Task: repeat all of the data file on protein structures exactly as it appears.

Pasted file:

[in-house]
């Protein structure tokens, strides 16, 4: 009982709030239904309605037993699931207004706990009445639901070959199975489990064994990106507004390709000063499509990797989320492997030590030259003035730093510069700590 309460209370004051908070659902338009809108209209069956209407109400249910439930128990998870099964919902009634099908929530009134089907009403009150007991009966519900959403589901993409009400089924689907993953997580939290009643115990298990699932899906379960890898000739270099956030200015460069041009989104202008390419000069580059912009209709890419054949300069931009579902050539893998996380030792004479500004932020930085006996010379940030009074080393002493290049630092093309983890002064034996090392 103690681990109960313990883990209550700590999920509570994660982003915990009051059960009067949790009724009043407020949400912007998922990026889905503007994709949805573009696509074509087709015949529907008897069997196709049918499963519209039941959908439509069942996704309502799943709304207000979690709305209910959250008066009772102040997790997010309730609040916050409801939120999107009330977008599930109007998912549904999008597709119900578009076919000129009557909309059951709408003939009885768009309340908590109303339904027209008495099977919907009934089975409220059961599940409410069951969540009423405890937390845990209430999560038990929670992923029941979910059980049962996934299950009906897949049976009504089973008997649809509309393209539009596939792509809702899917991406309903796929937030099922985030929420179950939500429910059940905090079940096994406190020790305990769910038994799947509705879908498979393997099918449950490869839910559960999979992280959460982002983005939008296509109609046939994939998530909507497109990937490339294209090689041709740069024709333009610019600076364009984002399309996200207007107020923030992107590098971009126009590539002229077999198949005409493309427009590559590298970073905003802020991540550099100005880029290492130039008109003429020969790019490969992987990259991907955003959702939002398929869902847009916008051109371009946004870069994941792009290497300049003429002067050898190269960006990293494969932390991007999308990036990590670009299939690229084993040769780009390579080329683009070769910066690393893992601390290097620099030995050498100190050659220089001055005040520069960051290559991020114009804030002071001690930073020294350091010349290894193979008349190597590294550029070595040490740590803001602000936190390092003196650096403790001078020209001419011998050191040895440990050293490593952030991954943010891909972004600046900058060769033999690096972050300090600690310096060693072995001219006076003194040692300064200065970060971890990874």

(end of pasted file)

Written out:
[in-house]
């Protein structure tokens, strides 16, 4: 009982709030239904309605037993699931207004706990009445639901070959199975489990064994990106507004390709000063499509990797989320492997030590030259003035730093510069700590 309460209370004051908070659902338009809108209209069956209407109400249910439930128990998870099964919902009634099908929530009134089907009403009150007991009966519900959403589901993409009400089924689907993953997580939290009643115990298990699932899906379960890898000739270099956030200015460069041009989104202008390419000069580059912009209709890419054949300069931009579902050539893998996380030792004479500004932020930085006996010379940030009074080393002493290049630092093309983890002064034996090392 103690681990109960313990883990209550700590999920509570994660982003915990009051059960009067949790009724009043407020949400912007998922990026889905503007994709949805573009696509074509087709015949529907008897069997196709049918499963519209039941959908439509069942996704309502799943709304207000979690709305209910959250008066009772102040997790997010309730609040916050409801939120999107009330977008599930109007998912549904999008597709119900578009076919000129009557909309059951709408003939009885768009309340908590109303339904027209008495099977919907009934089975409220059961599940409410069951969540009423405890937390845990209430999560038990929670992923029941979910059980049962996934299950009906897949049976009504089973008997649809509309393209539009596939792509809702899917991406309903796929937030099922985030929420179950939500429910059940905090079940096994406190020790305990769910038994799947509705879908498979393997099918449950490869839910559960999979992280959460982002983005939008296509109609046939994939998530909507497109990937490339294209090689041709740069024709333009610019600076364009984002399309996200207007107020923030992107590098971009126009590539002229077999198949005409493309427009590559590298970073905003802020991540550099100005880029290492130039008109003429020969790019490969992987990259991907955003959702939002398929869902847009916008051109371009946004870069994941792009290497300049003429002067050898190269960006990293494969932390991007999308990036990590670009299939690229084993040769780009390579080329683009070769910066690393893992601390290097620099030995050498100190050659220089001055005040520069960051290559991020114009804030002071001690930073020294350091010349290894193979008349190597590294550029070595040490740590803001602000936190390092003196650096403790001078020209001419011998050191040895440990050293490593952030991954943010891909972004600046900058060769033999690096972050300090600690310096060693072995001219006076003194040692300064200065970060971890990874």